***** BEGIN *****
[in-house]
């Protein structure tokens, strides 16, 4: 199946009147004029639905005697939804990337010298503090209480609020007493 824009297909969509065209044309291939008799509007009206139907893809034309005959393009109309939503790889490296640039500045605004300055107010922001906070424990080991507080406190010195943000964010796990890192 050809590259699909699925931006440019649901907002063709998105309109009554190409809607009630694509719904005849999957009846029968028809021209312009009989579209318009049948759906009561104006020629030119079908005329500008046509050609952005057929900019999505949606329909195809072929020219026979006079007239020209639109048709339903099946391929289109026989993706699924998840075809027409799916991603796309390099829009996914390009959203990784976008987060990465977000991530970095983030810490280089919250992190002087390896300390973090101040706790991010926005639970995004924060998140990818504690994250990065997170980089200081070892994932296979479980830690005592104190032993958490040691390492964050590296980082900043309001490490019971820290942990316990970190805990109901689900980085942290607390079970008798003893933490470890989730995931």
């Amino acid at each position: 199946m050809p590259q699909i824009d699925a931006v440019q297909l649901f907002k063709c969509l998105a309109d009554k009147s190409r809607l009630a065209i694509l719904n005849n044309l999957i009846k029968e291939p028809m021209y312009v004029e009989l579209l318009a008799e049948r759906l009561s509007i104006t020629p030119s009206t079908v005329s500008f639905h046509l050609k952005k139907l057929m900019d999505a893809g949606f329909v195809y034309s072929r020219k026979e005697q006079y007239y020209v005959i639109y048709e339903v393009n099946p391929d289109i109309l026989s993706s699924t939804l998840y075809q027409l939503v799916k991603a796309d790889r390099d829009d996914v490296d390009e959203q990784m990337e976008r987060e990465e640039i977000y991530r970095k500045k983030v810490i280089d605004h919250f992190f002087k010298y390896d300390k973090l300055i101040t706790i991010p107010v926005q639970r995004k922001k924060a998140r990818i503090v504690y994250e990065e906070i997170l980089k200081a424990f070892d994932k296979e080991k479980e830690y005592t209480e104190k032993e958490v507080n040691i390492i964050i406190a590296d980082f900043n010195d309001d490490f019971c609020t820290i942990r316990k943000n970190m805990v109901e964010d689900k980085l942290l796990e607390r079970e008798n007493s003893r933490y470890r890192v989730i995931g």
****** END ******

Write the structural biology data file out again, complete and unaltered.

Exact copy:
[in-house]
């Protein structure tokens, strides 16, 4: 199946009147004029639905005697939804990337010298503090209480609020007493 824009297909969509065209044309291939008799509007009206139907893809034309005959393009109309939503790889490296640039500045605004300055107010922001906070424990080991507080406190010195943000964010796990890192 050809590259699909699925931006440019649901907002063709998105309109009554190409809607009630694509719904005849999957009846029968028809021209312009009989579209318009049948759906009561104006020629030119079908005329500008046509050609952005057929900019999505949606329909195809072929020219026979006079007239020209639109048709339903099946391929289109026989993706699924998840075809027409799916991603796309390099829009996914390009959203990784976008987060990465977000991530970095983030810490280089919250992190002087390896300390973090101040706790991010926005639970995004924060998140990818504690994250990065997170980089200081070892994932296979479980830690005592104190032993958490040691390492964050590296980082900043309001490490019971820290942990316990970190805990109901689900980085942290607390079970008798003893933490470890989730995931």
């Amino acid at each position: 199946m050809p590259q699909i824009d699925a931006v440019q297909l649901f907002k063709c969509l998105a309109d009554k009147s190409r809607l009630a065209i694509l719904n005849n044309l999957i009846k029968e291939p028809m021209y312009v004029e009989l579209l318009a008799e049948r759906l009561s509007i104006t020629p030119s009206t079908v005329s500008f639905h046509l050609k952005k139907l057929m900019d999505a893809g949606f329909v195809y034309s072929r020219k026979e005697q006079y007239y020209v005959i639109y048709e339903v393009n099946p391929d289109i109309l026989s993706s699924t939804l998840y075809q027409l939503v799916k991603a796309d790889r390099d829009d996914v490296d390009e959203q990784m990337e976008r987060e990465e640039i977000y991530r970095k500045k983030v810490i280089d605004h919250f992190f002087k010298y390896d300390k973090l300055i101040t706790i991010p107010v926005q639970r995004k922001k924060a998140r990818i503090v504690y994250e990065e906070i997170l980089k200081a424990f070892d994932k296979e080991k479980e830690y005592t209480e104190k032993e958490v507080n040691i390492i964050i406190a590296d980082f900043n010195d309001d490490f019971c609020t820290i942990r316990k943000n970190m805990v109901e964010d689900k980085l942290l796990e607390r079970e008798n007493s003893r933490y470890r890192v989730i995931g």